29 July 2011- Pursuit Dynamics PLC - ("PDX" or "the Company")
Agricultural Waste to Energy trial announced with Future Biogas
(We could not find a video by Future Biomass so we have included a video on food waste recycling in Somerset, UK.)
PDX (AIM:PDX) is pleased to announce that it has entered into an agreement with Future Biogas Ltd ("Future Biogas"), a UK-based company that uses established German anaerobic digestion technology to produce renewable fuels from agricultural waste. The agreement comprises a commercial evaluation of the PDX waste to energy system for Future Biogas's Norwich plant, a fully operational facility, and is scheduled to commence in September 2011. A commercial decision is expected to be made by the end of November. This evaluation will also reinforce the performance baseline that PDX has demonstrated at Cranfield.
Anaerobic digestion is a series of processes that cause microorganisms to break down biodegradable material in the absence of oxygen and which are used for industrial or domestic purposes to manage waste and/or release energy.
Agricultural digestate produced by Future Biogas will be treated by the PDX system and put into batch anaerobic digestion. The evaluation will last for a period of 60 days and, subject to operation performance verification, Future Biogas can enter into a commercial installation agreement with PDX. The PDX business model for this industry is based on a revenue sharing model.
This is the second field trial that PDX is undertaking in the waste to energy sector over the next few months, following the trial with Thames Water announced on 13 July 2011. These trials are on track to commence mid-august at the Thames
facilities. The company is seeing immense interest in its waste to energy work and expects more trials to be announced shortly. These trials cover municipal sewage, agricultural waste and food / industrial waste.
Commenting on the announcement, Managing Director of Future Biogas, Philipp Lukas said:
"We look forward to working with PDX to bring the benefits of their technology to the biogas sector. The PDX unit could potentially improve various aspects of the biogas process and we are excited by the simplicity of the system's design and implementation".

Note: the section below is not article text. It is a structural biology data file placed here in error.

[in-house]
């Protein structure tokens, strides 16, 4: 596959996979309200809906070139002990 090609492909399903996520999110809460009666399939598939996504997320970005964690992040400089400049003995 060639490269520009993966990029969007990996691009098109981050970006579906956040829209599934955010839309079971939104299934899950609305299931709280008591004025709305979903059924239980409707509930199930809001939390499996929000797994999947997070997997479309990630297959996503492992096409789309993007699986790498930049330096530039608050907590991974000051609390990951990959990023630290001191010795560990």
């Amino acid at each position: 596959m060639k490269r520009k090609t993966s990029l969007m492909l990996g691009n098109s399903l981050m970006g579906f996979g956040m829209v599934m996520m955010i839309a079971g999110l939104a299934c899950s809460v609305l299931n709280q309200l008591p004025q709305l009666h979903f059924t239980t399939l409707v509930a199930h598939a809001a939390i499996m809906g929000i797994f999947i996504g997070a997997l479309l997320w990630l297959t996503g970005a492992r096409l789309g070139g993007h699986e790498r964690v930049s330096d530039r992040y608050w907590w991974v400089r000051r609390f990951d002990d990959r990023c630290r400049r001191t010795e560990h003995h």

Commenting on the announcement, PDX CEO, Roel Pieper, said:
"The waste to energy market is significant in size and is growing rapidly with over 5,900 biogas plants in Germany alone, a twenty-fold increase in the last ten years. PDX's technology is clearly differentiated from other solutions in this sector and so we are very well placed to capitalise on the demand from producers to reduce costs and maximise output".
For Further Information, please contact:
Pursuit Dynamics PLC Roel Pieper, CEO Tel: +44 (0)1480 422050 Richard Webster, CFO Financial Dynamics Marc Cohen Tel: +44 (0) 20 7831 3113 Cenkos Securities Ian Soanes Tel: +44 (0)20 7397 8924 Max Hartley Mirabaud Securities Rory Scott Tel: +44 (0) 20 7878 3360
Notes to Editors:
- PDX (AIM: PDX) owns and commercialises the PDX Atomiser and Reactor
technologies that enable significant reductions in energy usage, process acceleration and result enhancement for a wide range of industrial processes and applications.
- The PDX business model is currently organised into five Lines of Business -
Biofuels; Brewing; Food and Beverages; Public Health and Decontamination;
Industrial Licensing; and Water.
- PDX is headquartered in Huntingdon with an office in London, Schaffhausen, Denver and Connecticut.
- Further information is available at the Company's website: www.pdx.biz
- Publication quality photographs are available from FD.
About Anaerobic digestion
- Anaerobic digesters provide a variety of environmental and public health benefits including: greenhouse gas abatement, organic waste reduction, odor reduction, and pathogen destruction. They are carbon-neutral systems that produce biogas that can be used for heating, generating electricity, mechanical energy, or for supplementing the natural gas supply.
- Anaerobic digesters are used to convert agricultural, industrial, and municipal wastes into biogases that can be upgraded to 97% pure methane as a natural gas substitute or to generate electricity.
- Currently, there over 5,900 biogas plants in Germany with an installed capacity of approximately 2,300 MW. This is 20 times the capacity of 2001. Austria has 551 plants.(1)
- Electricity generation from biogas in 2010 was about 12.8 billion kWh, representing approximately 2.1% of the total electricity consumption in Germany, or approximately 12.6% of the electricity supply from renewable energy sources(2) .
- In 2011, 167 anaerobic digesters generated 478 million kWh of energy in the United States in agricultural operations.(3)
- In developing countries, small-scale anaerobic digesters are used to meet the heating and cooking needs of individual rural communities. China has an estimated 8 million anaerobic digesters while Nepal has 50,000.(4)
2 IEA Bioenergy Task 37. Country Reports of Member Countries, Istanbul, April 2011. International Energy Agency. Accessed June 3, 2011.
3 The Agstar Program. U.S. Farm Anaerobic Digestion Systems: A 2010 Snapshot. U.S. EPA. U.S. EPA. Accessed June 2, 2011.
4 IEA Bioenergy. Biogas Production and Utilisation. International Energy Agency. May 2005. Accessed June 3, 2011.